Kate Disney, president of the West Valley-Mission Federation of Teachers

For most of her career, Kate Disney taught engineering at Mission College in the Silicon Valley city of Santa Clara. Disney learned the ins and outs of the West Valley-Mission Federation of Teachers contract when she became a union rep in 2017. She was elected president of the local in 2019.

“You learn about different sections of a contract as you go through different phases of your life and career,” she said. “Certain portions are more important at different ages.”

Disney said a retired member who attended the local’s executive board meetings was a wealth of information about unions. “He had deep institutional knowledge. Seniors have longevity that newer faculty don’t. They’ve been around the block a few times.”

These days Disney has been considering her own last chapters on campus. She is thinking about retiring in a couple of years and has begun paying more attention to the nuts and bolts of CalSTRS and researching the possibilities of meaningful work to do post-retirement.

Older faculty members she has spoken with are most concerned about when they can afford to retire and maintaining active lives as retirees. Disney envisions an outward-facing retiree chapter with a political stance, and has set her sights on electing more faculty-friendly college governing board members.

“Retirees still have a place in their hearts for the college and the union. How do we tap into that? I think a lot of retirees would make good trustee candidates. All we need is about 500 voters from the community who agree.”

Veterans reach out to help organize new chapters

Dennis Cox helped organize the ABC Federation of Teachers’ retiree chapter about 13 years ago. Cox led ABCFT-R for two years, and is now president of CFT’s Council of Retired Members.

“Building a retiree chapter takes time,” he said, “but it always starts with a handful of dedicated people. It only takes three or four. You call friends, and they call friends, and they call friends, and pretty soon you have dozens.”

ABCFT-R now counts on about 50 dues paying members, who Cox said threw themselves into the fight to stop the recall of Governor Newsom. Seniors were happy to avoid large gatherings and make phone calls from home. Cox credits the overwhelming statewide “No” vote to union activists, including seniors.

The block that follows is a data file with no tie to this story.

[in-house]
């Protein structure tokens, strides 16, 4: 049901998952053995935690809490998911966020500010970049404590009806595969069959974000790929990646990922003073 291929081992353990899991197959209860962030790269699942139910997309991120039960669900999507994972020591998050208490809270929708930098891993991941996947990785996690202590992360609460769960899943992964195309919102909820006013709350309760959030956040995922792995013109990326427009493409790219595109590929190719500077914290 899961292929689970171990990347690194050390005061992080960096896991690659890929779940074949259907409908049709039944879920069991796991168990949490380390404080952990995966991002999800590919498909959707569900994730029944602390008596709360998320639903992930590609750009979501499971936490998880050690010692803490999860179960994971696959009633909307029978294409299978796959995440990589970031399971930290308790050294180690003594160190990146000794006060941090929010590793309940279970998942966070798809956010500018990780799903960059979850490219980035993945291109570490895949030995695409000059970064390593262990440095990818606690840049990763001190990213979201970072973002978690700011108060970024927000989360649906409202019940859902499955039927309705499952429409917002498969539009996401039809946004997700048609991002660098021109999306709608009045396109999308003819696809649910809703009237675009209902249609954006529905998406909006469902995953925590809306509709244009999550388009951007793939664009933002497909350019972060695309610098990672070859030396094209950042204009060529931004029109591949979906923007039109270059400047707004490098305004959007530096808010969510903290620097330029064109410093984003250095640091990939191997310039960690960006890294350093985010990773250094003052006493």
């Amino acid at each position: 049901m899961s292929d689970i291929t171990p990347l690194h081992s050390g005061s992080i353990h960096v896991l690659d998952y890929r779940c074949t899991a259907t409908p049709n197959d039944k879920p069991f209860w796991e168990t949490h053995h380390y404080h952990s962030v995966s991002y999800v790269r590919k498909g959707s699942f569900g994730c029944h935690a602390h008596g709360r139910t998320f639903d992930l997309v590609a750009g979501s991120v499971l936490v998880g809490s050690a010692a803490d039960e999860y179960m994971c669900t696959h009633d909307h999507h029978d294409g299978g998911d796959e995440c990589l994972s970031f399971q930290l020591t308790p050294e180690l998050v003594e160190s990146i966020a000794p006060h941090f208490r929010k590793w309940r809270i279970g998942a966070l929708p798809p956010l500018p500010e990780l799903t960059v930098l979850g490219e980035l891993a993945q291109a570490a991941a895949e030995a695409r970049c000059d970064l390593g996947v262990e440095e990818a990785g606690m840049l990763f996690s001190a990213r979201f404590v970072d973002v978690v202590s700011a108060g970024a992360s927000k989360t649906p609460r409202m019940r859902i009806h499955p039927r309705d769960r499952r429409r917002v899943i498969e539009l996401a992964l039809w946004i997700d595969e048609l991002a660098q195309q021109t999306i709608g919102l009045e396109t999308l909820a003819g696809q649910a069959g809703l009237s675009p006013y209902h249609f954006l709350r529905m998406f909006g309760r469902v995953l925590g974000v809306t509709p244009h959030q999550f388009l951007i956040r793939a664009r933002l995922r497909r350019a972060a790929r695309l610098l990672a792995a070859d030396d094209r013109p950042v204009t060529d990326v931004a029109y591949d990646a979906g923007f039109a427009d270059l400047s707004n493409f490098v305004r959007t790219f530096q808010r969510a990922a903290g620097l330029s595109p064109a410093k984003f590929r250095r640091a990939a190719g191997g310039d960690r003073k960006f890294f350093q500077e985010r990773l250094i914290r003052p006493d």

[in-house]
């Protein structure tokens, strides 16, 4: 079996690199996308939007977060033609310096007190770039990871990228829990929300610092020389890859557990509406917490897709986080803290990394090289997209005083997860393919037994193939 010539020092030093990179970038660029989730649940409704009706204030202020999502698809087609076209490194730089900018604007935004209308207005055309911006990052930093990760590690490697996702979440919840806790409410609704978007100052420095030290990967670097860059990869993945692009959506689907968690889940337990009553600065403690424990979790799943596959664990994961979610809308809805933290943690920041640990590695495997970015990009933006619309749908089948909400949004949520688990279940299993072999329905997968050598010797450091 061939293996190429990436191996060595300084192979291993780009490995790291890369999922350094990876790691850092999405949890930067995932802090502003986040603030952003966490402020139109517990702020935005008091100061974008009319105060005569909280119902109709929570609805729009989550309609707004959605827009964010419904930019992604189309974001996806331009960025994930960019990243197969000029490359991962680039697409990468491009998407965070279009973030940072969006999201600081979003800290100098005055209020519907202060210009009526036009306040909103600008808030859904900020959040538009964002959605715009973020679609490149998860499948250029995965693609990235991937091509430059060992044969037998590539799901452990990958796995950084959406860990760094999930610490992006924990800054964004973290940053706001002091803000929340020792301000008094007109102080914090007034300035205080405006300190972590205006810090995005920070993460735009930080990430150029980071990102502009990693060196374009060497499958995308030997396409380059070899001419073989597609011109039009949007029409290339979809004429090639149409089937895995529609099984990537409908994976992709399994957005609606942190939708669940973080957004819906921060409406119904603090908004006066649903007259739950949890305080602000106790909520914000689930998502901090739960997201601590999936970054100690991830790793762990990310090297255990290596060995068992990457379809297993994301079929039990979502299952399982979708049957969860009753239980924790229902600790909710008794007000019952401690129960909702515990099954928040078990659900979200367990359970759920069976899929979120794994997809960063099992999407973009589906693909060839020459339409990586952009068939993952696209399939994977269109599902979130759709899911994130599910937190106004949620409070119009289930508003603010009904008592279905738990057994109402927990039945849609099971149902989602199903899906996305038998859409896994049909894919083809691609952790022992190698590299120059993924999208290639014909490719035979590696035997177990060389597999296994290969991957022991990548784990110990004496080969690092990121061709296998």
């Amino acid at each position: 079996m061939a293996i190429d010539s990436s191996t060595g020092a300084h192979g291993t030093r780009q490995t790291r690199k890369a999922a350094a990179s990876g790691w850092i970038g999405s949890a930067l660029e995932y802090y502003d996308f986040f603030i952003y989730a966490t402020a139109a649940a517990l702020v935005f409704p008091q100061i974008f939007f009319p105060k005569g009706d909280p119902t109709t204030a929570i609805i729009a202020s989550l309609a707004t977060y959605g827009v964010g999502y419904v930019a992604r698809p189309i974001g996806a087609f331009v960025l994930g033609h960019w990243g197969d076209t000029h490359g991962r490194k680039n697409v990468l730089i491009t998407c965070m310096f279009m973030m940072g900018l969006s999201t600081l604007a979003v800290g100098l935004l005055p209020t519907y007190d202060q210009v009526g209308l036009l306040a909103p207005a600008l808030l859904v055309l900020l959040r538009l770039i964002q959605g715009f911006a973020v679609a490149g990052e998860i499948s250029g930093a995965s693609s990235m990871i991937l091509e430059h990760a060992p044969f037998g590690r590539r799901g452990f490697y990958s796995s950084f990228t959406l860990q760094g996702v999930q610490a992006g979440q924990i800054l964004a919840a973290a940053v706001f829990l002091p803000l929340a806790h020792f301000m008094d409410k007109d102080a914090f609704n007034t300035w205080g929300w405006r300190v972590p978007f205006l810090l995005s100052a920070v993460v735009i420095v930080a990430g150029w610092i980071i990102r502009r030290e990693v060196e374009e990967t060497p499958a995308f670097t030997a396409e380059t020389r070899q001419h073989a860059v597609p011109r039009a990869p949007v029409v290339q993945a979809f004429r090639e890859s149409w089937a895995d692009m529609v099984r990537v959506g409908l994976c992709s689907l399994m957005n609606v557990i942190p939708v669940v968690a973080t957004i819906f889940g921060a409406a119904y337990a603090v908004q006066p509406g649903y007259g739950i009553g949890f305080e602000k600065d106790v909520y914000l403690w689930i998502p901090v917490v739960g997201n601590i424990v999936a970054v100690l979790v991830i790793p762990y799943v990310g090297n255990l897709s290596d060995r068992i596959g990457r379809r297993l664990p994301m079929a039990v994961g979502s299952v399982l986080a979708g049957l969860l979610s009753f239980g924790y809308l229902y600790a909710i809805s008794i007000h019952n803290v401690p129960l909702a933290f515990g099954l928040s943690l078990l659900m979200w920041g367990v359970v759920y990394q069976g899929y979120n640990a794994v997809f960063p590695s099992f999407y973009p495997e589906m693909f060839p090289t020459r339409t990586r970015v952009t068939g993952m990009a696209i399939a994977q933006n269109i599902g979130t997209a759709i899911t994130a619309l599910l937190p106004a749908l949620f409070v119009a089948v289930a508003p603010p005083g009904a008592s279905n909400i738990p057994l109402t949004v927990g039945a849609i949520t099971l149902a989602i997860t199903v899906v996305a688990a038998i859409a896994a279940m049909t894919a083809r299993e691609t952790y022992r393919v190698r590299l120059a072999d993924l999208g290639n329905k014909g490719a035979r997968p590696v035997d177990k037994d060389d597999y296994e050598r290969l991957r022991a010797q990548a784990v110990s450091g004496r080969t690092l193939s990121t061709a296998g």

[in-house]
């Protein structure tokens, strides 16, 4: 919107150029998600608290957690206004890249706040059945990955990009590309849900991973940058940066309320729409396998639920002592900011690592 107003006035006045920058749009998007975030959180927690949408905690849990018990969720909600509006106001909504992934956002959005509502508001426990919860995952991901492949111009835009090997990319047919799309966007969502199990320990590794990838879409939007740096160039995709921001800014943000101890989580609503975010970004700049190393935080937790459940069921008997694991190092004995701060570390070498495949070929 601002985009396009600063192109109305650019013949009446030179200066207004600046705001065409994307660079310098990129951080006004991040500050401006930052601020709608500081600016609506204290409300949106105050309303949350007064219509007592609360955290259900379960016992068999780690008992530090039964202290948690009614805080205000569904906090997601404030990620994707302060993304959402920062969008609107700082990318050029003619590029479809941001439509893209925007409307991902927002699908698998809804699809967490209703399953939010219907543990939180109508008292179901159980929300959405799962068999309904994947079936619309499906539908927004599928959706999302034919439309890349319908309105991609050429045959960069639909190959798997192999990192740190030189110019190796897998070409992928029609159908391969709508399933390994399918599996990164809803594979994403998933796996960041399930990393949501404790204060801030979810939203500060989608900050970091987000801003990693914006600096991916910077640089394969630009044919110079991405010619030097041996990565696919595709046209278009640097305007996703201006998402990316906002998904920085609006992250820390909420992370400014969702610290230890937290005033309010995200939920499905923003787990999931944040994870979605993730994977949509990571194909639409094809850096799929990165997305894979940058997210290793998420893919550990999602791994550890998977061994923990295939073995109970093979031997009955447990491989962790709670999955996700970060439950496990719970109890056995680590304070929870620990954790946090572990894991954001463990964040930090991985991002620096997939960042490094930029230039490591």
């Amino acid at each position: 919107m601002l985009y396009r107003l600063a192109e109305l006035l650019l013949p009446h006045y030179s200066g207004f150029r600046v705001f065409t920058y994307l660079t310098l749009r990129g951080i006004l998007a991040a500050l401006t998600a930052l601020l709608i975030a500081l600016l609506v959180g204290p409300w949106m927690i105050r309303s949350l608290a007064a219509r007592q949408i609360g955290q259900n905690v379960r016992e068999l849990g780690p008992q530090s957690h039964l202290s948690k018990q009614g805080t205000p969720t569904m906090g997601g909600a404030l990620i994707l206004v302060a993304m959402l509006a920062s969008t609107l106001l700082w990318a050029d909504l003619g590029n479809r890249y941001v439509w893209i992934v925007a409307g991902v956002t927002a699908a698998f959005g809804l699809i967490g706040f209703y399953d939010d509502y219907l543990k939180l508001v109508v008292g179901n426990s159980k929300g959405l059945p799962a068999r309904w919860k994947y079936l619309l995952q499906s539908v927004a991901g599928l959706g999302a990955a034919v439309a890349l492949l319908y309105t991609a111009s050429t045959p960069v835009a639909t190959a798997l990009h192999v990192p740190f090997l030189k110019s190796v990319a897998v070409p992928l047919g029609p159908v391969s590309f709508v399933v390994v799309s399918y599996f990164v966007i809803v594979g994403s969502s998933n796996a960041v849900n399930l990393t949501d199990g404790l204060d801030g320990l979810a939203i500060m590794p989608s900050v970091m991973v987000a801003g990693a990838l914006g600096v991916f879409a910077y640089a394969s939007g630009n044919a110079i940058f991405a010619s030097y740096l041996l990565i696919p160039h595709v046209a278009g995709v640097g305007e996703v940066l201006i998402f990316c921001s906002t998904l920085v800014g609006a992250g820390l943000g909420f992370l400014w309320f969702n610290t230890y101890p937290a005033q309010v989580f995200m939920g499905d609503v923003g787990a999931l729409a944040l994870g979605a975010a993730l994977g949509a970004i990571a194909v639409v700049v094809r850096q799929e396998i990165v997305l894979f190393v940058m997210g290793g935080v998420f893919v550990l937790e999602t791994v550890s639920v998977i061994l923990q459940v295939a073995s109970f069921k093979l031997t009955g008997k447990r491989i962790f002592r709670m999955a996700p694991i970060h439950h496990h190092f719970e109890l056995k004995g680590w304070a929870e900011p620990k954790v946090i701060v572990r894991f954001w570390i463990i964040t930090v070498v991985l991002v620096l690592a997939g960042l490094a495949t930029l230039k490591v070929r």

“Retiree power doesn’t mean just protecting our pensions and medical benefits,” Cox said. “It means solidarity with causes that affect all of us. When you work together you have tremendous power to do good, for members and for the communities where we live.”

CFT retiree chapters are definitely flexing their political muscle. After successful lobbying in Sacramento, CalSTRS now allows retirees to make automatic contributions from their monthly pension checks to the political action arm of their union.

The results have been striking. In 2013, retired members of United Teachers Los Angeles donated $6,500 in checks and cash to the UTLA political action committee called PACE. Today, automatic deductions from about 600 of the 4,000 members of UTLA-R generate about $60,000 yearly — a ninefold increase!

Retirees directed PACE to use those funds for school board candidates and issues, said Cecelia Boskin, the vice president of UTLA-R and southern vice president of CFT’s Council of Retired Members.

Boskin taught at elementary schools across Los Angeles from 1962 to 2002 and has a keen eye for opportunities to recruit new retirees. Last year, for example, more than 600 Los Angeles Unified educators retired, but the traditional dinner honoring them was cancelled due to the pandemic. UTLA-R stepped in and mailed the new retirees certificates of appreciation and applications to join UTLA-R and donate to PACE.

CRM releases When You Retire to guide chapter organizing

When You Retire booklet cover

In his first months as president of the Council of Retired Members, Cox has made building new retiree chapters his central focus. The council held a Zoom training in mid-August to roll out their new organizing plan for local union leaders.

Boskin said it took her some time to feel comfortable on Zoom, but she thinks the online approach may help organize seniors. “It makes attendance easier,” she said. “You don’t even need to wear shoes, and it helps the environment that we’re not all driving to these meetings.”

To guide the organizing campaign, the CRM produced a new booklet to help retirees and their unions get started. When You Retire includes step-by-step instructions for creating a retiree chapter and downloadable sample bylaws that locals and retiree chapters can tailor to meet their needs.

“It won’t happen overnight,” Boskin said, “but the organizing plan is sound and I plan to keep working at it. Ultimately we will be successful.”

— By Steve Weingarten, CFT Reporter